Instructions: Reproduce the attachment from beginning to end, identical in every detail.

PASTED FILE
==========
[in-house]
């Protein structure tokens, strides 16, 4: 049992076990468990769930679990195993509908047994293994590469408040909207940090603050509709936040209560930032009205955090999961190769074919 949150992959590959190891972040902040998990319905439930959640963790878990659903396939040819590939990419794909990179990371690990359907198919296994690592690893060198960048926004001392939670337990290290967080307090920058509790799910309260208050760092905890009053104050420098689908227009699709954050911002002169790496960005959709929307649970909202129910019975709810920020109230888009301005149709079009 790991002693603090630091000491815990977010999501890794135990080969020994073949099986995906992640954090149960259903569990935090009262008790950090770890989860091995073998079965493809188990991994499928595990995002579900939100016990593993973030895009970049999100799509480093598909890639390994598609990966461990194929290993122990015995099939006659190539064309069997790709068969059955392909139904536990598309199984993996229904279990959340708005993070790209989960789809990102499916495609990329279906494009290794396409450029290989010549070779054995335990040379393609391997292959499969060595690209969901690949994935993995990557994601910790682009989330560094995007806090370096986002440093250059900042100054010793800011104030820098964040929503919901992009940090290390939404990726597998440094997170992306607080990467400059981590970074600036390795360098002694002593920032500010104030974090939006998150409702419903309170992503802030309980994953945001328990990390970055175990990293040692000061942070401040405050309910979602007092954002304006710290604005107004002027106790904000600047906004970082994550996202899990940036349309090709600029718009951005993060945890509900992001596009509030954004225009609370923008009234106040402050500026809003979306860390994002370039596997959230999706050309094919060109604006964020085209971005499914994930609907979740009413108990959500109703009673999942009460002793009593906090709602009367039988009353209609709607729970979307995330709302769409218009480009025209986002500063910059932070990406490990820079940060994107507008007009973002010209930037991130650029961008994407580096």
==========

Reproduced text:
[in-house]
């Protein structure tokens, strides 16, 4: 049992076990468990769930679990195993509908047994293994590469408040909207940090603050509709936040209560930032009205955090999961190769074919 949150992959590959190891972040902040998990319905439930959640963790878990659903396939040819590939990419794909990179990371690990359907198919296994690592690893060198960048926004001392939670337990290290967080307090920058509790799910309260208050760092905890009053104050420098689908227009699709954050911002002169790496960005959709929307649970909202129910019975709810920020109230888009301005149709079009 790991002693603090630091000491815990977010999501890794135990080969020994073949099986995906992640954090149960259903569990935090009262008790950090770890989860091995073998079965493809188990991994499928595990995002579900939100016990593993973030895009970049999100799509480093598909890639390994598609990966461990194929290993122990015995099939006659190539064309069997790709068969059955392909139904536990598309199984993996229904279990959340708005993070790209989960789809990102499916495609990329279906494009290794396409450029290989010549070779054995335990040379393609391997292959499969060595690209969901690949994935993995990557994601910790682009989330560094995007806090370096986002440093250059900042100054010793800011104030820098964040929503919901992009940090290390939404990726597998440094997170992306607080990467400059981590970074600036390795360098002694002593920032500010104030974090939006998150409702419903309170992503802030309980994953945001328990990390970055175990990293040692000061942070401040405050309910979602007092954002304006710290604005107004002027106790904000600047906004970082994550996202899990940036349309090709600029718009951005993060945890509900992001596009509030954004225009609370923008009234106040402050500026809003979306860390994002370039596997959230999706050309094919060109604006964020085209971005499914994930609907979740009413108990959500109703009673999942009460002793009593906090709602009367039988009353209609709607729970979307995330709302769409218009480009025209986002500063910059932070990406490990820079940060994107507008007009973002010209930037991130650029961008994407580096």